rosie26 Senior Member

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    There's a Dick Smith Electronic's store just down the road from me :)
     
    Last edited: Dec 10, 2013
  12. Tristen

    Tristen Senior Member

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    I would get an exacerbation of symptoms (PEM), following physical or mental exertion. Also with, catching a new infection like the flu,....also with exposure to heat (had to stop one of my favorites, hot tubs).
     
  13. Valentijn

    Valentijn Activity Level: 3

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    Immersion in hot water is horrible. Even for normal people it raises heart rate considerably, which we just can't handle. My heart rate would get to 150+ after a relaxing bath :wide-eyed: And it would take hours to get near normal again, sometimes several days.

    I do showers now, with a bath stool from Ikea. It's still a difficult activity, but way less debilitating.
     
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  14. waiting

    waiting Senior Member

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    @alex3619, Yes, Workwell's 2-day CPET has been replicated, by at least 2 other researchers -- Betsy Keller in Ithaca, New York -- and I believe the other is Vermeulen from The Netherlands (see IACFS/ME Primer -- reference #23:

    "Vermeulen RC, et al. Patients with chronic fa-tigue syndrome performed worse than controls in a controlled repeated exercise study despite a normal oxidative phosphorylation capacity. J Transl Med. 2010 Oct 11; 8:93."
     
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  15. alex3619

    alex3619 Senior Member

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    The 2 day CPET needs to be replicated with high specificity and selectivity.

    The Vermeulen paper only had 15 subjects and 15 controls. I think that is too small. Its focus was also different - they were looking for oxidative phosphorylation problems.

    The Betsy Keller study is discussed here:
    http://www.cortjohnson.org/blog/201...er-exercise-testing-chronic-fatigue-syndrome/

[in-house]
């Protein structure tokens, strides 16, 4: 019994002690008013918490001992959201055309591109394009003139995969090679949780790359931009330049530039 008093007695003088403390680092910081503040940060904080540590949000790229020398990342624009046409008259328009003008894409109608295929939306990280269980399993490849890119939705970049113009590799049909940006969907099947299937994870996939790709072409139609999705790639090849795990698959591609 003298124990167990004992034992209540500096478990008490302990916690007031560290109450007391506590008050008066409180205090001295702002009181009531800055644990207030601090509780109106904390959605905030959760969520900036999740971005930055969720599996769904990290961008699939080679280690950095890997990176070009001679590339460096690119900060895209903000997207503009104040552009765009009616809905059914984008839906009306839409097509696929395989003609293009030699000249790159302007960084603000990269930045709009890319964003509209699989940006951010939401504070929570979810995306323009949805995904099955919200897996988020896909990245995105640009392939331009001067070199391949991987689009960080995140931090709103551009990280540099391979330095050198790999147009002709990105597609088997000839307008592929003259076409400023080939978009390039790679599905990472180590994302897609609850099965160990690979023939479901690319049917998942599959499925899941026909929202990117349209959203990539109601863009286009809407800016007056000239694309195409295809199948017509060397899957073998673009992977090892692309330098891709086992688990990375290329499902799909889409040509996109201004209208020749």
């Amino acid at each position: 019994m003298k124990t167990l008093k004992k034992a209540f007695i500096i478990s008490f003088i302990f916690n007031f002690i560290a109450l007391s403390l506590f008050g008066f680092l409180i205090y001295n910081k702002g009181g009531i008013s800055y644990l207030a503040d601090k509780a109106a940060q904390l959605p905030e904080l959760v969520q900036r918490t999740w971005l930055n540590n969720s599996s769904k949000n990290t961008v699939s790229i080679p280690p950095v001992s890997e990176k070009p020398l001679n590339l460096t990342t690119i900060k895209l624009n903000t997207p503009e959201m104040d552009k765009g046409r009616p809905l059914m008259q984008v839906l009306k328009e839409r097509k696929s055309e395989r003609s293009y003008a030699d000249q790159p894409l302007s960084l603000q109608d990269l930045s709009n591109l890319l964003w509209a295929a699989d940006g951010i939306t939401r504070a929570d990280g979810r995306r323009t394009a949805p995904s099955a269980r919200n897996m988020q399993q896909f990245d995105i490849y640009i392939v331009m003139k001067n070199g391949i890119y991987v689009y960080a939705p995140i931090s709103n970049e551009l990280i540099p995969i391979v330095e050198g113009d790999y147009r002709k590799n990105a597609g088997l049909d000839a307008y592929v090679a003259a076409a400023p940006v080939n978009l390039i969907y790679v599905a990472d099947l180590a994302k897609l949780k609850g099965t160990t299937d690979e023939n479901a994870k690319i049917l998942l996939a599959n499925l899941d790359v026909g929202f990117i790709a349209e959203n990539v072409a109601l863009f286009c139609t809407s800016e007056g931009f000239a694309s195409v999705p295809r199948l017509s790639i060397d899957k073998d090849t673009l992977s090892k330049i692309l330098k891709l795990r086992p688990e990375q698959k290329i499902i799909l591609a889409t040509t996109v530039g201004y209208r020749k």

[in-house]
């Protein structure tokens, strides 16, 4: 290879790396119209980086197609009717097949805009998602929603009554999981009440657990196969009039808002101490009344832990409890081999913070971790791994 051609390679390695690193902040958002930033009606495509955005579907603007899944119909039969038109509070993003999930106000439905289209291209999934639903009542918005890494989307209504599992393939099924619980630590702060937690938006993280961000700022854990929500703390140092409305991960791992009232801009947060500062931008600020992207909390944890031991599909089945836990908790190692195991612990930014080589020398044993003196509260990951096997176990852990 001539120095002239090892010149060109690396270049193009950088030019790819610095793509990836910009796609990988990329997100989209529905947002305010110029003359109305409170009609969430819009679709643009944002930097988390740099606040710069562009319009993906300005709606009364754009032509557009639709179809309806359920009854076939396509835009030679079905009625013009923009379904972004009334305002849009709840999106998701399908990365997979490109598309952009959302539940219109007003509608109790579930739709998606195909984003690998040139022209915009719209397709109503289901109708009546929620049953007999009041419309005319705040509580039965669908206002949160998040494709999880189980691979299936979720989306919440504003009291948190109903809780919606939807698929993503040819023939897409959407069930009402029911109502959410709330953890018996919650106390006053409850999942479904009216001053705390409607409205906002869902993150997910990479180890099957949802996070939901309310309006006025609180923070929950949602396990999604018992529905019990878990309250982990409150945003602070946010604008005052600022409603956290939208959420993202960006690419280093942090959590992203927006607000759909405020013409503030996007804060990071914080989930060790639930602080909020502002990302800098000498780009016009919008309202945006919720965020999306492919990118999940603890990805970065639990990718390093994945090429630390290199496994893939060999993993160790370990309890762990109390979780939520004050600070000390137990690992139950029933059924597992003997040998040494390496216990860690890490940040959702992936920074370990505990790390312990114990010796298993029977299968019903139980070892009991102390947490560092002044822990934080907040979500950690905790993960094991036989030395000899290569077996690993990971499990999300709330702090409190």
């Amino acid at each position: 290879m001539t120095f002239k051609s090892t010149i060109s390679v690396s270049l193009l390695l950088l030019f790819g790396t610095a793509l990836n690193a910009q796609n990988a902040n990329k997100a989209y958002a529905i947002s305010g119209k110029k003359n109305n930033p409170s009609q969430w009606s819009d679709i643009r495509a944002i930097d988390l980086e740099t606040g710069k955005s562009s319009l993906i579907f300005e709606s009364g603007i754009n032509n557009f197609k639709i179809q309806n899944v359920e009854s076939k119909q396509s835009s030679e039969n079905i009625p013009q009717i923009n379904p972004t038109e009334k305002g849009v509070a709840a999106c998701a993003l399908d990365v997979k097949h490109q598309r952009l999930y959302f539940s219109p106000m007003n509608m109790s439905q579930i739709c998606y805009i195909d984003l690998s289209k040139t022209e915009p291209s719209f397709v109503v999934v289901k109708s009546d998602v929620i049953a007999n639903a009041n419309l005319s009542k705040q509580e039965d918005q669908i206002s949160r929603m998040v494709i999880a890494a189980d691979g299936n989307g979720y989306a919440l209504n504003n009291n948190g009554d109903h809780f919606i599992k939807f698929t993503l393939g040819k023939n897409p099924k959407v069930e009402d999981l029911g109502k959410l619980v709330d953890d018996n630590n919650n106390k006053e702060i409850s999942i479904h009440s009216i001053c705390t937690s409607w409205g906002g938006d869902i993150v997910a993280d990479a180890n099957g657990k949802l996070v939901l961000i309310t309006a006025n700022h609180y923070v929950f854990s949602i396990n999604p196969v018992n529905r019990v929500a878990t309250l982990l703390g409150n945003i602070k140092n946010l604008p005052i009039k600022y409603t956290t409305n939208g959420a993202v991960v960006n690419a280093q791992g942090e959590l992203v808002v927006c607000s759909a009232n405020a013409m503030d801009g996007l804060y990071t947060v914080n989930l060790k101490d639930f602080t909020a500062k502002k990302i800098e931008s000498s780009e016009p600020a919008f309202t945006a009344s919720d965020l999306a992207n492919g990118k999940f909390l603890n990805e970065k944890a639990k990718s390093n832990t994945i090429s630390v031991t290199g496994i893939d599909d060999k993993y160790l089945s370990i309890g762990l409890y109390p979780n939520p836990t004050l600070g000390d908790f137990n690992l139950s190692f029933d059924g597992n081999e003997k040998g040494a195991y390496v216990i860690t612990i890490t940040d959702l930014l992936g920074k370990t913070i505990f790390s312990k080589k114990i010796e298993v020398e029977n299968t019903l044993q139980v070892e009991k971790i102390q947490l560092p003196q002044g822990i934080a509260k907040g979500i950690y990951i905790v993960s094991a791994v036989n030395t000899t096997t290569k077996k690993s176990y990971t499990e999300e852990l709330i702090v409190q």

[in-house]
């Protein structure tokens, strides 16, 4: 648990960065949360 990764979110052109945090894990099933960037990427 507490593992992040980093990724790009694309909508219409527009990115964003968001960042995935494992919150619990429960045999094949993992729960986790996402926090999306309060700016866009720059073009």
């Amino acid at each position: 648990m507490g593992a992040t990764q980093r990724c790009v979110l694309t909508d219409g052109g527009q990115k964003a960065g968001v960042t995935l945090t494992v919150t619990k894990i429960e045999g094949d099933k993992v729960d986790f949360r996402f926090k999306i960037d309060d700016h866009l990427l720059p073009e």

I don't think her paper is published yet. It appears to be a large enough cohort to have some impact.

    None of these studies can be double blinded. Like in psychopsychiatry its impossible for patients to not be very aware of what testing (usually treatment in psychopsychiatry, eg. CBT or GET) they are receiving. In any case unlike psychopsychiatry the CPET is a 50+ year old test, objective, well known and understood. Its objective, and probably from extremely hard to impossible to fake.

    We usually don't have the money or resources to properly replicate findings. The 2 day CPET is too important to let it sit in limbo in my opinion.

    When Betsy Keller publishes (I didn't find it, if anyone has a link please let me know) then we can begin pushing this issue.

    There are also numerous patient tests from various doctors. I wish these could be combined in a database, like at the Open Medical Institute or something. That might also assemble enough data to make an impact when published.
     
    Last edited: Dec 11, 2013
  16. bertiedog

    bertiedog Senior Member

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    This oxygen thing is so relevant I feel. Since breathing oxygen from my concentrator it has made a huge difference to me and I can almost avoid the next day feeling of being unwell. If I know I have done a bit too much walking and I get to feel exhausted I know this is bad so will use my concentrator for up to an hour whereas if it is a more normal day I will only use it for 1/2 hour.